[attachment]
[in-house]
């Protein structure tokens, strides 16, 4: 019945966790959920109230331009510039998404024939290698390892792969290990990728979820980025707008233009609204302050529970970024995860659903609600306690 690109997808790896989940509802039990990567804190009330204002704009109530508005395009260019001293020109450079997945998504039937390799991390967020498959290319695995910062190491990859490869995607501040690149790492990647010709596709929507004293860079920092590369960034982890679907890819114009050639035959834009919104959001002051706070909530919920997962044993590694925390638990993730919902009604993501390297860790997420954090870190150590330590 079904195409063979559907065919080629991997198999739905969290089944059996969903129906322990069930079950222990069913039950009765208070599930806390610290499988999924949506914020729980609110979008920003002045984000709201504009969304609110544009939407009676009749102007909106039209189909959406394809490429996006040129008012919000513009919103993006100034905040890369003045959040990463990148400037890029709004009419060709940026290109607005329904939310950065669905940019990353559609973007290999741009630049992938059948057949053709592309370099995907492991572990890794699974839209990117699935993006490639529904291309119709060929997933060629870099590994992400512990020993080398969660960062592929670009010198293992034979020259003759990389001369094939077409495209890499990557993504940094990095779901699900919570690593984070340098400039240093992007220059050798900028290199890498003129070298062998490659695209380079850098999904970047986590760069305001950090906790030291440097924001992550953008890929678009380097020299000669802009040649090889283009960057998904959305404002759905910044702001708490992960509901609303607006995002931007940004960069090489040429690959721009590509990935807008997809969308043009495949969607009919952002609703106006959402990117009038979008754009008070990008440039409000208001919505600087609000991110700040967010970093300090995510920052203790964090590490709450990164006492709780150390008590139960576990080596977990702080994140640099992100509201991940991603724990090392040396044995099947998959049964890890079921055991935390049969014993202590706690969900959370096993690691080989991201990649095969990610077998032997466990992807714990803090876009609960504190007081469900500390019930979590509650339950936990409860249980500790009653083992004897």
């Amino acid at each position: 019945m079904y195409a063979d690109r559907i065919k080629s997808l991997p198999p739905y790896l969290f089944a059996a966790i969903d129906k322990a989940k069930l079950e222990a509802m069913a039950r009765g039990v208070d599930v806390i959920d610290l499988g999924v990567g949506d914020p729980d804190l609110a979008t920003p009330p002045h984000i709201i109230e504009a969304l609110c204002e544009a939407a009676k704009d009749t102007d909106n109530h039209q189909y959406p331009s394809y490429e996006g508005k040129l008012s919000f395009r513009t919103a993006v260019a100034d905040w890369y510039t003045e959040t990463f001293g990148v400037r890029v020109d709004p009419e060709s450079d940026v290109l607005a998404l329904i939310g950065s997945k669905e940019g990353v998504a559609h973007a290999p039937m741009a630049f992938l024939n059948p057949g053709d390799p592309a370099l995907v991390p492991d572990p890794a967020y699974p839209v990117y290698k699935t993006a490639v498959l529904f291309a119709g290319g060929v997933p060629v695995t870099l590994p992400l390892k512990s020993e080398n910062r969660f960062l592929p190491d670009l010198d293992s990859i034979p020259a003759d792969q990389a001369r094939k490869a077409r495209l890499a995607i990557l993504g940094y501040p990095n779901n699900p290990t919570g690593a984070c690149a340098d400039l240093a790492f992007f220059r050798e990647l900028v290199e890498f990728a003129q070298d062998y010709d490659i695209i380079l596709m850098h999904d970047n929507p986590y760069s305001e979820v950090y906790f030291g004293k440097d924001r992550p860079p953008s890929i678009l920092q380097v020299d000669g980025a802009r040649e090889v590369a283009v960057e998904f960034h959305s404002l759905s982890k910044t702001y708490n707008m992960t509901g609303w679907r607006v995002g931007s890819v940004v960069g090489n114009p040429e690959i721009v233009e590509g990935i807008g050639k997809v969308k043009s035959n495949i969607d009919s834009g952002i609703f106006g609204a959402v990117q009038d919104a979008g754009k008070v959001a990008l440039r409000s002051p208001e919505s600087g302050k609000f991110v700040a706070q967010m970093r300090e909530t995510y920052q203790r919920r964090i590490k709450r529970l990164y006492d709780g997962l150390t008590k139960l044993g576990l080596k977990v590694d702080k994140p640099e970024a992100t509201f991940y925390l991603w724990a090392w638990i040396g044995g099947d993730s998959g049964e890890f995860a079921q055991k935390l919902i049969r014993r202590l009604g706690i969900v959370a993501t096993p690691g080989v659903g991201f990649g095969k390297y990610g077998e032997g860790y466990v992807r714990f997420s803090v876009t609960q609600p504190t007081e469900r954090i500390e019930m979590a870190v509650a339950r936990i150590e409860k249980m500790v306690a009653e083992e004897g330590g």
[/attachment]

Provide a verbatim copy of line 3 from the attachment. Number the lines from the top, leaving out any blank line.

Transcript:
């Amino acid at each position: 019945m079904y195409a063979d690109r559907i065919k080629s997808l991997p198999p739905y790896l969290f089944a059996a966790i969903d129906k322990a989940k069930l079950e222990a509802m069913a039950r009765g039990v208070d599930v806390i959920d610290l499988g999924v990567g949506d914020p729980d804190l609110a979008t920003p009330p002045h984000i709201i109230e504009a969304l609110c204002e544009a939407a009676k704009d009749t102007d909106n109530h039209q189909y959406p331009s394809y490429e996006g508005k040129l008012s919000f395009r513009t919103a993006v260019a100034d905040w890369y510039t003045e959040t990463f001293g990148v400037r890029v020109d709004p009419e060709s450079d940026v290109l607005a998404l329904i939310g950065s997945k669905e940019g990353v998504a559609h973007a290999p039937m741009a630049f992938l024939n059948p057949g053709d390799p592309a370099l995907v991390p492991d572990p890794a967020y699974p839209v990117y290698k699935t993006a490639v498959l529904f291309a119709g290319g060929v997933p060629v695995t870099l590994p992400l390892k512990s020993e080398n910062r969660f960062l592929p190491d670009l010198d293992s990859i034979p020259a003759d792969q990389a001369r094939k490869a077409r495209l890499a995607i990557l993504g940094y501040p990095n779901n699900p290990t919570g690593a984070c690149a340098d400039l240093a790492f992007f220059r050798e990647l900028v290199e890498f990728a003129q070298d062998y010709d490659i695209i380079l596709m850098h999904d970047n929507p986590y760069s305001e979820v950090y906790f030291g004293k440097d924001r992550p860079p953008s890929i678009l920092q380097v020299d000669g980025a802009r040649e090889v590369a283009v960057e998904f960034h959305s404002l759905s982890k910044t702001y708490n707008m992960t509901g609303w679907r607006v995002g931007s890819v940004v960069g090489n114009p040429e690959i721009v233009e590509g990935i807008g050639k997809v969308k043009s035959n495949i969607d009919s834009g952002i609703f106006g609204a959402v990117q009038d919104a979008g754009k008070v959001a990008l440039r409000s002051p208001e919505s600087g302050k609000f991110v700040a706070q967010m970093r300090e909530t995510y920052q203790r919920r964090i590490k709450r529970l990164y006492d709780g997962l150390t008590k139960l044993g576990l080596k977990v590694d702080k994140p640099e970024a992100t509201f991940y925390l991603w724990a090392w638990i040396g044995g099947d993730s998959g049964e890890f995860a079921q055991k935390l919902i049969r014993r202590l009604g706690i969900v959370a993501t096993p690691g080989v659903g991201f990649g095969k390297y990610g077998e032997g860790y466990v992807r714990f997420s803090v876009t609960q609600p504190t007081e469900r954090i500390e019930m979590a870190v509650a339950r936990i150590e409860k249980m500790v306690a009653e083992e004897g330590g």